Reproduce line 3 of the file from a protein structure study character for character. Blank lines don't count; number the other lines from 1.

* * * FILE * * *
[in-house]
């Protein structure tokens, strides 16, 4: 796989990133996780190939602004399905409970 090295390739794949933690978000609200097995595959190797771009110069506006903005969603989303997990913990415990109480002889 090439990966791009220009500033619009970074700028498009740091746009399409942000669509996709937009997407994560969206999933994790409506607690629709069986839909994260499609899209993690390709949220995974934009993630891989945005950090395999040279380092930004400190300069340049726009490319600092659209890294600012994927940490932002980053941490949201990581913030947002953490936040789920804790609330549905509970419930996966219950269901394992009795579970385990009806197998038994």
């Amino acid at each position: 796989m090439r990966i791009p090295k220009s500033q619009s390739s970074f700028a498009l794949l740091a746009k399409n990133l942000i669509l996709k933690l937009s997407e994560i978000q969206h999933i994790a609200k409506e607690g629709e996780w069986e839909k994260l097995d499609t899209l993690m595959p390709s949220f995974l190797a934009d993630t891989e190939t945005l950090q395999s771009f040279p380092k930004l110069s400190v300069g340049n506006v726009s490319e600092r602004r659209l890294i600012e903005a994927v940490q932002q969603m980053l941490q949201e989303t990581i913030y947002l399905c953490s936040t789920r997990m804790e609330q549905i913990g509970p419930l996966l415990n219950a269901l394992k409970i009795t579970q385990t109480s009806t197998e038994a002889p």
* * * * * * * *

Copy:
């Amino acid at each position: 796989m090439r990966i791009p090295k220009s500033q619009s390739s970074f700028a498009l794949l740091a746009k399409n990133l942000i669509l996709k933690l937009s997407e994560i978000q969206h999933i994790a609200k409506e607690g629709e996780w069986e839909k994260l097995d499609t899209l993690m595959p390709s949220f995974l190797a934009d993630t891989e190939t945005l950090q395999s771009f040279p380092k930004l110069s400190v300069g340049n506006v726009s490319e600092r602004r659209l890294i600012e903005a994927v940490q932002q969603m980053l941490q949201e989303t990581i913030y947002l399905c953490s936040t789920r997990m804790e609330q549905i913990g509970p419930l996966l415990n219950a269901l394992k409970i009795t579970q385990t109480s009806t197998e038994a002889p």